Forum for Science, Industry and Business

Sponsored by:     3M 
Search our Site:

 

Improved diagnostic test benefits children with acute myeloid leukemia

11.09.2012
St. Jude Children’s Research Hospital study identifies the best test for determining treatment response in young leukemia patients, which could help guide therapy toward higher cure rate

Early treatment response is a powerful predictor of long-term outcome for young patients with acute myeloid leukemia (AML). The information can help physicians decide whether a more intensive approach is needed. Research led by St. Jude Children’s Research Hospital investigators has identified the best test for measuring that response and guiding therapy.

The method uses a laboratory technique called flow cytometry, which makes it possible to identify a single cancer cell in 1,000 normal cells that remain in patient bone marrow after the initial intensive weeks of chemotherapy. St. Jude investigators were instrumental in developing the test for identifying very low levels of cancer called minimal residual disease.

An analysis published in the September 10 online edition of the Journal of Clinical Oncology showed that checking for minimal residual disease by flow cytometry was better than two other widely used methods for predicting patient survival. The results help identify who might benefit from more intensive therapy, including bone marrow transplantation.

“These results will help establish flow cytometry testing for minimal residual disease as a routine tool for guiding therapy of acute myeloid leukemia and identifying patients early who are at risk of treatment failure,” said Hiroto Inaba, M.D., Ph.D., an associate member of the Department of Oncology at St. Jude. He is the study’s first and corresponding author.

Flow cytometry uses a laser to help distinguish cancer cells from normal cells based on different cell surface markers and other molecules. Dario Campana, M.D., Ph.D., led the successful St. Jude effort to develop the test about 15 years ago. Campana, now at the National University of Singapore, is the paper’s senior author.

Such testing is widely used to guide treatment of the most common childhood cancer, acute lymphoblastic leukemia (ALL). AML targets different white blood cells than ALL does. AML also affects fewer children and adolescents, about 500 annually in the U.S., and has a lower survival rate. Although 94 percent of St. Jude ALL patients can now look forward to becoming long-term survivors, the figure is 71 percent for young AML patients.

AML treatment response is evaluated on day 22 of therapy as well as at the end of each treatment phase and serves as a powerful predictor of patient survival. The results are used to guide ongoing therapy and identify patients who are candidates for more intense treatment.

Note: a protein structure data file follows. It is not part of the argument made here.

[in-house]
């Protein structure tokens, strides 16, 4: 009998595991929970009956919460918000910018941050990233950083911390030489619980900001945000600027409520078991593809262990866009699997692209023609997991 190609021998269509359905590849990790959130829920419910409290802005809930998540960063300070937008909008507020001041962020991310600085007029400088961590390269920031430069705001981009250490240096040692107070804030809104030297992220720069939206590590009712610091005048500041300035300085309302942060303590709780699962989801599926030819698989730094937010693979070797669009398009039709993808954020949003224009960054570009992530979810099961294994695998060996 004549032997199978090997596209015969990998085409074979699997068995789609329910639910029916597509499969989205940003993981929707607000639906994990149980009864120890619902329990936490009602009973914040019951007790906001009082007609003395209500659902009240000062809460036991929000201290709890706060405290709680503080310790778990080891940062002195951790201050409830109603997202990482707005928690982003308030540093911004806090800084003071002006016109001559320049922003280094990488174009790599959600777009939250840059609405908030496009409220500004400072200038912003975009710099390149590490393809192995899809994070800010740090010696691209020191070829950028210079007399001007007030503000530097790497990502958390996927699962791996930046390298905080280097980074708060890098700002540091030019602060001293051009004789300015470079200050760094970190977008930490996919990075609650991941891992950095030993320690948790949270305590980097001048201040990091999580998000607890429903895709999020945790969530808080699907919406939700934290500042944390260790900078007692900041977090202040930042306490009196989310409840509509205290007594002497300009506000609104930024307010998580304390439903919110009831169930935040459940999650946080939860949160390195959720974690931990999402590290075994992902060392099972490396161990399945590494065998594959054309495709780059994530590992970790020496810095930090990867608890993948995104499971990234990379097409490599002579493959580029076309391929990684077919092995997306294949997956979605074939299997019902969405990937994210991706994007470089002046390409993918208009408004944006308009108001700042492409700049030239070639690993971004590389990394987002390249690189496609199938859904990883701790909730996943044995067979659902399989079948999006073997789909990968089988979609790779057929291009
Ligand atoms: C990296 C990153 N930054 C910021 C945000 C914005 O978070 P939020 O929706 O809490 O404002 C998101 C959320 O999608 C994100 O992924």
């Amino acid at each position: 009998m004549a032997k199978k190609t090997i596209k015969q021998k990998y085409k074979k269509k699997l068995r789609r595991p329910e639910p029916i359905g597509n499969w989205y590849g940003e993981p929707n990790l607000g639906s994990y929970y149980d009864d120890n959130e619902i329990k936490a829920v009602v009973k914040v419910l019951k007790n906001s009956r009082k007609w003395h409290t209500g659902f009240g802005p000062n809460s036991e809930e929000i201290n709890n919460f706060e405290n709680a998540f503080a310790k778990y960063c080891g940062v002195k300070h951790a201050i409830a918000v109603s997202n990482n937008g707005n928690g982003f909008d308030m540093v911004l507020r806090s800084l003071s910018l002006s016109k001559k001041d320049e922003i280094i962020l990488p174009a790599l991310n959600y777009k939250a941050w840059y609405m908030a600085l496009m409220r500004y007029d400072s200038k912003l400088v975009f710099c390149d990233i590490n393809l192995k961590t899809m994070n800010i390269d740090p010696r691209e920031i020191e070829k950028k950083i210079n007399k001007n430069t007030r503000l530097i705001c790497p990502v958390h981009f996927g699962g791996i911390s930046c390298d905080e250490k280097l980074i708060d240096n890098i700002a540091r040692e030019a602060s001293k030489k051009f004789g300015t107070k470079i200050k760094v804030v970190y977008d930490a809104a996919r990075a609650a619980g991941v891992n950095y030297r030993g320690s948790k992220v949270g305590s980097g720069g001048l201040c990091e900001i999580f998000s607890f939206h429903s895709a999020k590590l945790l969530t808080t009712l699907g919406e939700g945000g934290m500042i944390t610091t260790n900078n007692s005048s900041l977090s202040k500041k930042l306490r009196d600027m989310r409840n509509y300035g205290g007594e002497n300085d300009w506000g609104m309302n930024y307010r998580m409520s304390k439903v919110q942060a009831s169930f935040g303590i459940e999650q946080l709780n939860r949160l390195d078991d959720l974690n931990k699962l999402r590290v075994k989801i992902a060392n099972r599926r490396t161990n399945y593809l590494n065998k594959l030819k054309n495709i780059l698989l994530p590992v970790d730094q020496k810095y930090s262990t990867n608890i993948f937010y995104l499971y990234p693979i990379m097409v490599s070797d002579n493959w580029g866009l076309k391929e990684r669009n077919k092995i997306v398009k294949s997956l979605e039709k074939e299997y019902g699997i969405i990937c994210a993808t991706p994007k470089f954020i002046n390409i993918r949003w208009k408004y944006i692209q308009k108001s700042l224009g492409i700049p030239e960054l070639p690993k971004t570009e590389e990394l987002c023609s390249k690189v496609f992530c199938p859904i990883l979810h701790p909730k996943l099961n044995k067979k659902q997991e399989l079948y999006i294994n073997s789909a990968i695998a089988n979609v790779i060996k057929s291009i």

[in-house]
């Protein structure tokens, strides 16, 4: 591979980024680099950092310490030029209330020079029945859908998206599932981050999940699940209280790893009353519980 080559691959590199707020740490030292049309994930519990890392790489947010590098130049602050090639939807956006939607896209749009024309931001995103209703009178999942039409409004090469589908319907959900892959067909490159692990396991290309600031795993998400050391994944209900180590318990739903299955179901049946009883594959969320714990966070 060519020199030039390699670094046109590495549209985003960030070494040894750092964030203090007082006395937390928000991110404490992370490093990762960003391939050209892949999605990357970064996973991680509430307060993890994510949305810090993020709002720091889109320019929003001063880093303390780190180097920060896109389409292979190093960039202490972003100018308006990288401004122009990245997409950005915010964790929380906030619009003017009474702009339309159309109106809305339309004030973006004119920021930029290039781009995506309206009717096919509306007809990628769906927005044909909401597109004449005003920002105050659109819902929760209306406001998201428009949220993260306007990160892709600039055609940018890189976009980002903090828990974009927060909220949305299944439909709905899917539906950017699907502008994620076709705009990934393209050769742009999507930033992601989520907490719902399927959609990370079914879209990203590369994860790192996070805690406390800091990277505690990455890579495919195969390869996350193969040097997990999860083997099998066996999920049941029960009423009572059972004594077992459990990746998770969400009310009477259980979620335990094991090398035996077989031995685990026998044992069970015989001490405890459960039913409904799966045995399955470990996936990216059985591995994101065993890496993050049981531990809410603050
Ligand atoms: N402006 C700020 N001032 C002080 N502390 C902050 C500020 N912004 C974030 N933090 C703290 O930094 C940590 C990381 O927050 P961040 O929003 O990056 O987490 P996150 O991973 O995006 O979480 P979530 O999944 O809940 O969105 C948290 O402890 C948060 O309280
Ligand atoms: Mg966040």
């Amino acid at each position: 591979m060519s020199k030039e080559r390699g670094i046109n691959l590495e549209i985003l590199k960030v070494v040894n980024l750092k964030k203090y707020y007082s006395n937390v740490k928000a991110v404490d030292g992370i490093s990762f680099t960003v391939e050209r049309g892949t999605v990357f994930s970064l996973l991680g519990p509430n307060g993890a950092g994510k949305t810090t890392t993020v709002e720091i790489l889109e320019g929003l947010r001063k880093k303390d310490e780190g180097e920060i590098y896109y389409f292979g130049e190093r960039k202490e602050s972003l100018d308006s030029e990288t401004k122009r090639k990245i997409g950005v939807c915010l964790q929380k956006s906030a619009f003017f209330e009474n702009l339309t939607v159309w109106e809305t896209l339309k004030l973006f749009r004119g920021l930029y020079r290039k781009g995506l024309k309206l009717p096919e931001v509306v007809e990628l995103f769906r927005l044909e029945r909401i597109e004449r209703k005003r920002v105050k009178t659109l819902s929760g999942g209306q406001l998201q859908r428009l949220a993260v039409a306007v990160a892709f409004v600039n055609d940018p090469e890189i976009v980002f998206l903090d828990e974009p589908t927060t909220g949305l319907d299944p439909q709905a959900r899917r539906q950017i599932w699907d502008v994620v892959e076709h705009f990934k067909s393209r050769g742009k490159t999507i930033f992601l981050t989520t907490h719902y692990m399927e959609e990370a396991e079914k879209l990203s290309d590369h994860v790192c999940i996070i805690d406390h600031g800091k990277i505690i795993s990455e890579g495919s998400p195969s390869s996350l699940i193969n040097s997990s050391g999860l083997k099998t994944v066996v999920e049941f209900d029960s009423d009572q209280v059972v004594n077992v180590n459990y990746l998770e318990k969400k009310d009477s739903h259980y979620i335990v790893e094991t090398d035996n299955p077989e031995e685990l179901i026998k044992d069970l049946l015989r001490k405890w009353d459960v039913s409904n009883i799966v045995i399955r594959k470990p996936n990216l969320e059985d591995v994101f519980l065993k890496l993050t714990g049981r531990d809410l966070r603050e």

For decades, physicians have relied on the microscope to evaluate patient response to therapy. Patients are considered to be in remission if a bone marrow examination finds cancer cells account for fewer than five in 100 cells. Flow cytometry and another laboratory technique called polymerase chain reaction (PCR) were also developed to help gauge treatment response. PCR is used to monitor genes created when chromosomes break and swap pieces. The genes are found in about half of all pediatric AML cases.

This study is the most comprehensive effort yet comparing the power of the three approaches to predict the AML treatment outcome. The work involved 203 AML patients enrolled in a clinical trial called AML02. St. Jude led the multi-institution study of young AML patients whose disease was diagnosed between 2002 and 2008. The project marked the first time minimal residual disease was used to guide therapy. During the study researchers examined 1,514 patient bone marrow samples by flow cytometry. Of those samples, 1,382 also had information regarding microscopic evaluation and 508 of PCR testing.

The analysis showed that minimal residual disease measured by flow cytometry was an independent predictor of patient outcome. Finding even one leukemia cell in 1,000 normal cells in bone marrow after the first or second round of therapy was associated with a worse prognosis and a greater risk of relapse or treatment failure.

Researchers concluded microscopic examination had limited value for gauging treatment response. Problems ranged from an inability to distinguish between cells destined to become leukemia cells and normal blood cells to classifying about 10 percent of patients as being in remission when flow cytometry identified leukemia cells in the same bone marrow.

Investigators also concluded that flow cytometry rendered PCR testing unnecessary for most AML patients. The analysis found PCR testing generally overestimated the presence of leukemia cells. In this study, PCR identified 197 of 311 patient samples as containing leukemia cells. Flow cytometry of the same samples showed just 19 actually harbored detectible minimal residual disease. Researchers did find PCR testing valuable in predicting outcome and guiding therapy for a subgroup of AML patients with mixed lineage leukemia (MLL) gene changes.